When Brock entered WWE, he brought with him a championship amateur career and an overwhelming physique. The impressive
combination caused many to believe they were looking for "The Next Big Thing." Over the course of his WWE career, Lesnar
proved those predictions to be correct.
Under the tutelage of Paul Heyman, Lesnar made an immediate impact upon his 2002 debut. A mere three months into his career,
he defeated Rob Van Dam to win the prestigious King of the Ring tournamnet. Two months after that, he beat The Rock
for the WWE Championship. In short, Lesnar accomplished more in half a year than most Superstars do during an entire career.
Over the next two years, Lesnar continues to shine, especially against Undertaker. At No Mercy 2002, he defeated
the "Deadman" inside the demonic Hell in a Cell. At the following year's event, Lesnar beat Undertaker in a Biker Chain
Match. He even last eliminated the "Deadman" to win the 2003 Royal Rumble. With his victory in the Rumble,
Lesnar earned the opportunity to challenge Kurt Angle for the WWE Championship at WrestleMania XIX.
With visions of making it big in the NFL, Lesnar left WWE in 2004. While fans never saw him on the gridiron, he soon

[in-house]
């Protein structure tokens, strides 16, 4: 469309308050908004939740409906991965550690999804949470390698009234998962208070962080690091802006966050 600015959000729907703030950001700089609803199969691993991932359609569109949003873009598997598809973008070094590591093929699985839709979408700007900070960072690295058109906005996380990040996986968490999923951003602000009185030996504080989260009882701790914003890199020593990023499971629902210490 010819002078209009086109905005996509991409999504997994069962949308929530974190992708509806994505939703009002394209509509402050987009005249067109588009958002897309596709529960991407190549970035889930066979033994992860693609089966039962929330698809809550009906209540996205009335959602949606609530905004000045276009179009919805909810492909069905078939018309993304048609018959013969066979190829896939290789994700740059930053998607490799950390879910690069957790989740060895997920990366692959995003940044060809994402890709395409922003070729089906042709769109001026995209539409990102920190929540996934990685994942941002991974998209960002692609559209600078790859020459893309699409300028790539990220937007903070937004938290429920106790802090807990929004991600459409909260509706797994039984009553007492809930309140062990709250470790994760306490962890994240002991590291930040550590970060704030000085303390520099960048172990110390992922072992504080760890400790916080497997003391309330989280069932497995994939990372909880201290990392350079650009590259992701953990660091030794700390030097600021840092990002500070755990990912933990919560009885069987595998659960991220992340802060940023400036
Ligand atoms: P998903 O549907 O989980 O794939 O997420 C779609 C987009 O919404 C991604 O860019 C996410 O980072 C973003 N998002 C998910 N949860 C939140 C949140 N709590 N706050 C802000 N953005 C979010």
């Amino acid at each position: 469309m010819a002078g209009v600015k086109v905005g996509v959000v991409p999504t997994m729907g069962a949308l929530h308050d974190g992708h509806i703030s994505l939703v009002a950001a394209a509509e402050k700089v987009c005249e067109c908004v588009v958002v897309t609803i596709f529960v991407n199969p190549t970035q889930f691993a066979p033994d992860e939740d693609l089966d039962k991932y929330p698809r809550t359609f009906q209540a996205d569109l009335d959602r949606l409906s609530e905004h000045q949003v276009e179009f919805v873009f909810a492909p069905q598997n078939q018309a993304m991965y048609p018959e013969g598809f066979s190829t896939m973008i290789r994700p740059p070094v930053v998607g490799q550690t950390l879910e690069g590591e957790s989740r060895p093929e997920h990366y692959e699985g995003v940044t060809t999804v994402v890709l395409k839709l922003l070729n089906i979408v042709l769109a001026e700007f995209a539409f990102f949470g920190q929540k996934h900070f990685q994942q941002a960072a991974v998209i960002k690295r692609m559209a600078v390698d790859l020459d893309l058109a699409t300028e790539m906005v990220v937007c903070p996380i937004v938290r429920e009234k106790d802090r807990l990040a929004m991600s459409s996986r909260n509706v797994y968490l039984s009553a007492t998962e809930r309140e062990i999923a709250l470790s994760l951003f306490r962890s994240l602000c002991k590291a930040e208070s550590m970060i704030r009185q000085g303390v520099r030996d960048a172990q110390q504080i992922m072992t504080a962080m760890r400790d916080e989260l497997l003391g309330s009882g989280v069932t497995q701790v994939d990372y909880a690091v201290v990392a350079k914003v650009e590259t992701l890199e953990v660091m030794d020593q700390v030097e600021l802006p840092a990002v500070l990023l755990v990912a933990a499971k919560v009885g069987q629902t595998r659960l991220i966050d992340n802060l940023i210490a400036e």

announced he was starting a career in mixed martial arts. Before illness derailed his career, fans were treated to a
taste of his past in October 2010, when Brock engaged in a chilling staredown with the Undertaker after a bout.
On April 2, 2012, Brock made a shocking return the night after WrestleMania XXVIII and attacked John Cena.
WWE World Heavyweight Champion John Cena and Brock Lesnar will clash in The Biggest Fight of the Summer
Like the The Rock during his various stops with WWE in recent years, there is some resentment backstage toward Brock Lesnar.
Wrestler resentment toward "The Most Electrifying Man in Sports Entertainment" was based on myriad of reasons, including
his part-time status, acting too "Hollywood" backstage, believing he returned just to promote his movies, and his
overwhelming muscularity. In the case of Lesnar, many of the complaints stem from Lesnar appearing on a part-time basis.
Unlike most all WWE talent, Lesnar isn't on the road on a weekly basis, never works house shows and to a degree, comes
and goes as he pleases. While this has been the case since his return to the company in 2012, the heat is greater now than
in the past when business was stronger.
The WWE is a business first and foremost, and whether the Superstars backstage like it or not, he will continue to be
billed in the main event and featured on a limited basis because it's "best for business," as Triple H often says. If he
appeared on Raw and SmackDown every single week, it would not be long before became "just another guy,"
with his value diminished.
What many WWE Superstars also fail to see is that the numbers should ascend with Lesnar drawing more attention to the
product. More interest in WWE means more money will be spent on the WWE Network, which means greater paychecks for everyone